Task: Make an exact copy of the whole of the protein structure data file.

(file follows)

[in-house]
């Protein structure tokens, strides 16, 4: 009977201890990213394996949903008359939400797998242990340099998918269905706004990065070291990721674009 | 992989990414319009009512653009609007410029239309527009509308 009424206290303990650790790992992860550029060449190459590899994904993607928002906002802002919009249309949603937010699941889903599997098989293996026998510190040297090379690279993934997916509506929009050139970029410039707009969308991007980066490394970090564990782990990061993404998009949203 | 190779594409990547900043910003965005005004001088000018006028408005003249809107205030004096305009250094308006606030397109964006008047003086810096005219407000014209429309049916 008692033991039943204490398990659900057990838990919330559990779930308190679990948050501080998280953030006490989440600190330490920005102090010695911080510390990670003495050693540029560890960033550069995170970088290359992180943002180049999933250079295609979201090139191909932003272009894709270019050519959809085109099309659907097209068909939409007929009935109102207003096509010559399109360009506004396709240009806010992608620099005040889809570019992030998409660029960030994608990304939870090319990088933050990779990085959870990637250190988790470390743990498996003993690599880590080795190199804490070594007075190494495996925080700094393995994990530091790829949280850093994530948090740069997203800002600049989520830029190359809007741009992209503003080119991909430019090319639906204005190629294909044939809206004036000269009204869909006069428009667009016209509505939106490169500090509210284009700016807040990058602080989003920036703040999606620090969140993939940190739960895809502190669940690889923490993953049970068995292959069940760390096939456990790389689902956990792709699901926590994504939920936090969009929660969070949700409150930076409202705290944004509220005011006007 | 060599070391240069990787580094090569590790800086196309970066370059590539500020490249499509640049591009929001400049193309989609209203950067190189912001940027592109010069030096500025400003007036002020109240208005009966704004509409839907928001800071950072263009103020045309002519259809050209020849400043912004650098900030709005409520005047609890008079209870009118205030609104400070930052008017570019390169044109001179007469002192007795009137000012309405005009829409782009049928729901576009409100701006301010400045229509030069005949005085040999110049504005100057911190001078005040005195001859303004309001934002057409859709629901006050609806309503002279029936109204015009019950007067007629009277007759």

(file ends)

[in-house]
């Protein structure tokens, strides 16, 4: 009977201890990213394996949903008359939400797998242990340099998918269905706004990065070291990721674009 | 992989990414319009009512653009609007410029239309527009509308 009424206290303990650790790992992860550029060449190459590899994904993607928002906002802002919009249309949603937010699941889903599997098989293996026998510190040297090379690279993934997916509506929009050139970029410039707009969308991007980066490394970090564990782990990061993404998009949203 | 190779594409990547900043910003965005005004001088000018006028408005003249809107205030004096305009250094308006606030397109964006008047003086810096005219407000014209429309049916 008692033991039943204490398990659900057990838990919330559990779930308190679990948050501080998280953030006490989440600190330490920005102090010695911080510390990670003495050693540029560890960033550069995170970088290359992180943002180049999933250079295609979201090139191909932003272009894709270019050519959809085109099309659907097209068909939409007929009935109102207003096509010559399109360009506004396709240009806010992608620099005040889809570019992030998409660029960030994608990304939870090319990088933050990779990085959870990637250190988790470390743990498996003993690599880590080795190199804490070594007075190494495996925080700094393995994990530091790829949280850093994530948090740069997203800002600049989520830029190359809007741009992209503003080119991909430019090319639906204005190629294909044939809206004036000269009204869909006069428009667009016209509505939106490169500090509210284009700016807040990058602080989003920036703040999606620090969140993939940190739960895809502190669940690889923490993953049970068995292959069940760390096939456990790389689902956990792709699901926590994504939920936090969009929660969070949700409150930076409202705290944004509220005011006007 | 060599070391240069990787580094090569590790800086196309970066370059590539500020490249499509640049591009929001400049193309989609209203950067190189912001940027592109010069030096500025400003007036002020109240208005009966704004509409839907928001800071950072263009103020045309002519259809050209020849400043912004650098900030709005409520005047609890008079209870009118205030609104400070930052008017570019390169044109001179007469002192007795009137000012309405005009829409782009049928729901576009409100701006301010400045229509030069005949005085040999110049504005100057911190001078005040005195001859303004309001934002057409859709629901006050609806309503002279029936109204015009019950007067007629009277007759």